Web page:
Artist Name: Blues Intervention Title: Those Louisville Blues Genre: Blues/Rock Rating:
PC with PreSonus interface running PreSonus Studio One, Tapco mixer, Behringer Truth B2031A monitors, Yamaha bass, and “the guitar used was a first-year Les Paul Custom that I have owned since 1958.”
The Studio in which the songs were recorded is SENDING SOUNDS STUDIO , owned and operated by Paul Stottman and all the songs were written by Cliff Jordan in Louisville KY.
“Those Louisville Blues” is a male vocal blues/rock song. Cliff Jordan wrote the track and played/sang everything. Paul Stottman took care of the recording end of things.
Reviewed By Marty Peters
In his production notes, Cliff tells us that “Those Louisville Blues” was the first non-instrumental he ever recorded. After three attempts at wearing all of the hats, he enlisted Paul’s help, a fruitful decision that led the guys to forming a band together.
As with the majority of our submissions, Cliff’s track is something of a mixed bag. While we applaud him for tackling all of the sound sources (not easy, friends!), we found both the timing and mix balance to be questionable in spots.
Starting with the rhythm section, the guys did a solid job with the drums. We hear a nice room ambience on the kit, organic in a good way! Unfortunately the bass guitar volume overwhelms the drums though our monitors, resulting in the two dance partners not meshing as they should. The electric guitar again has a nice ambience, sounding distant in a way that gives the track a slightly ominous feel, lending a cool, spooky JJ Cale vibe to the proceedings.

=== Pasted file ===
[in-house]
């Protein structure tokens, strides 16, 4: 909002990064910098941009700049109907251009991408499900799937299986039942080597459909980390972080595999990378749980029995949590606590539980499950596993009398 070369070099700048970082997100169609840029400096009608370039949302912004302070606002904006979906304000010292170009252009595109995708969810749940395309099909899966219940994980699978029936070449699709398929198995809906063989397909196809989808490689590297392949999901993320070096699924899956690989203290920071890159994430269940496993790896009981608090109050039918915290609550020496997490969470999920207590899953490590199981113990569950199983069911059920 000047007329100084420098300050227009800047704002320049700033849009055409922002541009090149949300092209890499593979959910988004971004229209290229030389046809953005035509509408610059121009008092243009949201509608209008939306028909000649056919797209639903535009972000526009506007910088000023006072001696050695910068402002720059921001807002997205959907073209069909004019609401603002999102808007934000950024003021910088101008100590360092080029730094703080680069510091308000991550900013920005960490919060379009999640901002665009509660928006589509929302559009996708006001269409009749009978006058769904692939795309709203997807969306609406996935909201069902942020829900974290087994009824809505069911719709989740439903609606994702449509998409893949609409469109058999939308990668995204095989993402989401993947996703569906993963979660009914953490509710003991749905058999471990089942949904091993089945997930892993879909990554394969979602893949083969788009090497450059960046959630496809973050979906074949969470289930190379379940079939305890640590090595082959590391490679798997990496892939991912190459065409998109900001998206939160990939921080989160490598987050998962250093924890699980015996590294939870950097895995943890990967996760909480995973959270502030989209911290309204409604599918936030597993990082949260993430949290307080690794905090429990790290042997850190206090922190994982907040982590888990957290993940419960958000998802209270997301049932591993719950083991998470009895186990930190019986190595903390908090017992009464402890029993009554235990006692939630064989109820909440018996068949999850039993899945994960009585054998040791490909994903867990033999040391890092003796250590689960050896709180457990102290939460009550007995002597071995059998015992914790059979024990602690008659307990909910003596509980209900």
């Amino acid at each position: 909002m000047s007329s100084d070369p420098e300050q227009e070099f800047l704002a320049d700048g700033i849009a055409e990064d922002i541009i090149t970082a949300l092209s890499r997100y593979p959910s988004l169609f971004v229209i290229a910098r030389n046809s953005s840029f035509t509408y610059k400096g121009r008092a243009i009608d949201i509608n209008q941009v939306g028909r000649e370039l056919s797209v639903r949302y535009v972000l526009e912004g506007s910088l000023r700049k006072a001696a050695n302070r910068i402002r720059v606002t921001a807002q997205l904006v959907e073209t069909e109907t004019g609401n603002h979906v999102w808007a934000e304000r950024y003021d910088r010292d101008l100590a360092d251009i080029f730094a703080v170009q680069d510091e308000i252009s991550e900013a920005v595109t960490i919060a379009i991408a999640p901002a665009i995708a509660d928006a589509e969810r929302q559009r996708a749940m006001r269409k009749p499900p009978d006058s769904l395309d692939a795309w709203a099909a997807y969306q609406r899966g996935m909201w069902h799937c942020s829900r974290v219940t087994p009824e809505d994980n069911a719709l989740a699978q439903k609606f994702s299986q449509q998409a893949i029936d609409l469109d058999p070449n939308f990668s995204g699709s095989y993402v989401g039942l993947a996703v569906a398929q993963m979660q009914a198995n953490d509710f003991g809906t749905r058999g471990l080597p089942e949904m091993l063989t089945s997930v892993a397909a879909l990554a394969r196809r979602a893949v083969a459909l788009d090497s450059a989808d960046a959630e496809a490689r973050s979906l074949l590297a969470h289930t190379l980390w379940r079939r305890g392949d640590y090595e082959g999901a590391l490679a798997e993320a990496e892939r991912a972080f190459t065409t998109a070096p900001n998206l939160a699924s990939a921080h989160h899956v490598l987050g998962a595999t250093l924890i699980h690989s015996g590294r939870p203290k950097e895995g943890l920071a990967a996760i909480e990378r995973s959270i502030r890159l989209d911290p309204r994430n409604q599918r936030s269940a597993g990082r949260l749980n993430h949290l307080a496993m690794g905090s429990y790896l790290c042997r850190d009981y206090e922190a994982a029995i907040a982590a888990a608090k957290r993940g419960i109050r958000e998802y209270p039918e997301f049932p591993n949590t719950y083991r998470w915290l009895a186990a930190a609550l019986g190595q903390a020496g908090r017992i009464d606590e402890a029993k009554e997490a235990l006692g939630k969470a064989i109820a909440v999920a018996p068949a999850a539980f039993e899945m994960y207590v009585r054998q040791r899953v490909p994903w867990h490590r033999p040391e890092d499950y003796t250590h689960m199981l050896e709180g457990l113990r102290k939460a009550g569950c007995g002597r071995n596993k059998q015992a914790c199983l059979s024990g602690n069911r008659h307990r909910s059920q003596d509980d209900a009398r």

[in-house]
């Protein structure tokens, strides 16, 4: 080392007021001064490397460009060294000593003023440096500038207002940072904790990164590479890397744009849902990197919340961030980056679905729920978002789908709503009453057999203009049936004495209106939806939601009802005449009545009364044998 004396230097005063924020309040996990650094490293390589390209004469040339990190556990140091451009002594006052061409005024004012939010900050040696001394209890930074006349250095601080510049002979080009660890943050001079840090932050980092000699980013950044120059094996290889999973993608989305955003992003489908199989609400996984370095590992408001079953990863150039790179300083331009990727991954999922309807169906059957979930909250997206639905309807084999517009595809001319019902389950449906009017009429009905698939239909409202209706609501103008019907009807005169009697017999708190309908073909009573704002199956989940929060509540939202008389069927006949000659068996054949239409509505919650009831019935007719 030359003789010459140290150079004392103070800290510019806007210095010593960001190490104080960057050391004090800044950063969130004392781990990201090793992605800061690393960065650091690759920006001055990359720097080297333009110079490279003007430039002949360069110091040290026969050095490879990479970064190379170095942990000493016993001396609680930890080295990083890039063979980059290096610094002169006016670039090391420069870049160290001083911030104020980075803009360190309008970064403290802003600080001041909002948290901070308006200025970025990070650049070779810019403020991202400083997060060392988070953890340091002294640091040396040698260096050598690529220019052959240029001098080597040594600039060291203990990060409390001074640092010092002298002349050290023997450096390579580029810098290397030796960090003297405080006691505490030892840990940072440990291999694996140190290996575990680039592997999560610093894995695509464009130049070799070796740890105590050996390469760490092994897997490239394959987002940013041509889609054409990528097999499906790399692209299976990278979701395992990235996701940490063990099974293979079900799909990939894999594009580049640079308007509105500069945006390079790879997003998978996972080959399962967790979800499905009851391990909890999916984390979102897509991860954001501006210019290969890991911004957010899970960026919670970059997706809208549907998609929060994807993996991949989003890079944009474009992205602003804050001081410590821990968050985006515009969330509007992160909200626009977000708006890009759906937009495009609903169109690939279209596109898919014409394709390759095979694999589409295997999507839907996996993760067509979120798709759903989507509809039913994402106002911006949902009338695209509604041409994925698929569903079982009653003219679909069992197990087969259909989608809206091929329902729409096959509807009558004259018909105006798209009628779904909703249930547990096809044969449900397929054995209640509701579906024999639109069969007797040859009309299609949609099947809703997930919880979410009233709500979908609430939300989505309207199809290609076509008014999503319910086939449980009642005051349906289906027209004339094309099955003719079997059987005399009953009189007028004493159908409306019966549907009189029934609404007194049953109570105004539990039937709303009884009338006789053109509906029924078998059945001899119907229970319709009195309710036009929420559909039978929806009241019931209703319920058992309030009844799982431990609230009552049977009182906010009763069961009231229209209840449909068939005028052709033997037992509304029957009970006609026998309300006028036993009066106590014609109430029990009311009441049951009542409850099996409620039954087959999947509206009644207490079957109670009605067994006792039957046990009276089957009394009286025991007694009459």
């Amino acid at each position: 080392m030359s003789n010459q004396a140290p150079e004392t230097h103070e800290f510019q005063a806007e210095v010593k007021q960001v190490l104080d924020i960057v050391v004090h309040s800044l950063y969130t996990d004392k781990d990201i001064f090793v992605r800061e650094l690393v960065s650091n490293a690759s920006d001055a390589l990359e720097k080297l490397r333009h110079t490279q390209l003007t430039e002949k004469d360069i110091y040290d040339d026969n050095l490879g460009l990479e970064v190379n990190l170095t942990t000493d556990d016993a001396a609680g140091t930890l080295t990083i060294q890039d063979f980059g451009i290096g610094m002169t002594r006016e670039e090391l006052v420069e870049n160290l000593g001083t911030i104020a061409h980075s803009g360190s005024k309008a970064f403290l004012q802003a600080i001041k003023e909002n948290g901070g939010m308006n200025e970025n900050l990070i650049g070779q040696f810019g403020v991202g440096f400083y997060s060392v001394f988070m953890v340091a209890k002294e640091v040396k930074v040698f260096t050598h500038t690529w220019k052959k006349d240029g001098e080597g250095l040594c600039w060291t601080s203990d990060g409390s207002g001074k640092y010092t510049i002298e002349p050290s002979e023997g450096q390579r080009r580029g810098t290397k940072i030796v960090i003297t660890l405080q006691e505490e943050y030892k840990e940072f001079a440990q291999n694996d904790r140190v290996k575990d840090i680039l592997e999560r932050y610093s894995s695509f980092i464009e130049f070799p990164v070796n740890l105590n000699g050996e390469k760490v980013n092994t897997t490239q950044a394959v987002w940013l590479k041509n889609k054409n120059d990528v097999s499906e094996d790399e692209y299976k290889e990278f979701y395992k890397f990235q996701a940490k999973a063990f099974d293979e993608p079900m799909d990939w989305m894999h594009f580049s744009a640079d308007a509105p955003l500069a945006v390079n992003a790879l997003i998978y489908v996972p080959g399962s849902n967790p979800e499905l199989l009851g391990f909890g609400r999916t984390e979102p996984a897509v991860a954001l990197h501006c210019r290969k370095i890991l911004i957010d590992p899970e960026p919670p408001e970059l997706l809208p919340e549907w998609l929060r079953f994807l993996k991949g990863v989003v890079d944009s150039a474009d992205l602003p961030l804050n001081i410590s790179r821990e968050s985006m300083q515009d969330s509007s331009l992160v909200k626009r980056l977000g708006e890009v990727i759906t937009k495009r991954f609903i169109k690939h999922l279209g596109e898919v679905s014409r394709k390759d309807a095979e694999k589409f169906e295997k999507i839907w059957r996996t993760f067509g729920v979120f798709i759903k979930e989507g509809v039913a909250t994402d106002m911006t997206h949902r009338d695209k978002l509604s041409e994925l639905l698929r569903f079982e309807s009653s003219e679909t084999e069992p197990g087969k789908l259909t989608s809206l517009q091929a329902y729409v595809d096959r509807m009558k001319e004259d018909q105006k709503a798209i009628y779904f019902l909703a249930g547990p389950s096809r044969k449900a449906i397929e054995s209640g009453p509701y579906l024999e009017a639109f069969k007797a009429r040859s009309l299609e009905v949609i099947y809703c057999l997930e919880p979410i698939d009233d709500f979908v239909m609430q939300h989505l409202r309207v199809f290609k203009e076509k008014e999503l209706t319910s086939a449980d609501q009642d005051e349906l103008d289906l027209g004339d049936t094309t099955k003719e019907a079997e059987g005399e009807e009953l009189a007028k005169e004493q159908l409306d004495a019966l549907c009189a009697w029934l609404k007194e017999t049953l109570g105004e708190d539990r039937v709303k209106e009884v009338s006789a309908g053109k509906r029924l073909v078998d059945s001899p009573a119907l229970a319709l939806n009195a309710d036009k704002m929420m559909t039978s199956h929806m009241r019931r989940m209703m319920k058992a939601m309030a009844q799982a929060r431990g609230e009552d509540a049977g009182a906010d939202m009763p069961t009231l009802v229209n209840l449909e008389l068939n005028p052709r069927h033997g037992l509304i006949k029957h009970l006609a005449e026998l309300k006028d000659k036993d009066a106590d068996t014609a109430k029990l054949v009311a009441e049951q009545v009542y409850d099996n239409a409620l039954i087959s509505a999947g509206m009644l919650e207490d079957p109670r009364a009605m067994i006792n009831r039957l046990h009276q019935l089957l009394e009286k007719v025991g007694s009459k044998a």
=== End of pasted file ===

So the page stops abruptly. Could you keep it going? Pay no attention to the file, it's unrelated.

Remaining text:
The vocal recording carries that feel as well. We are unsure if Paul used the same processing for the guitar and vocals, but they share a “family resemblance” to our ears. As for the timing issues, while nothing is positively out of time, there is a looseness to the track that makes it wander uncomfortably in spots.
In our experience, a click track can be an
invaluable asset in certain instances, none more than when one is layering all of the instruments individually. Of course the
other advantage is that the click allows for some tightening up of parts to a grid in software.
Now before we get all “yeah but the Stones never used a click”, please remember that those tracks captured a band playing mostly live… and they sped up like crazy! That said—and this is key—they sped up and slowed down in sync, as a unit. In Cliff and Paul’s case, if there was a click, we suggest going back to Studio One and “do the Tighten Up” (Archie Bell and the Drells, kids, Google it!).
While you’re there, try backing the bass guitar volume down until it plays nice with the kick drum, and then rebuild your mix with that new foundation.
Good first effort, easy repairs.
Cliff Jordan, firstname.lastname@example.org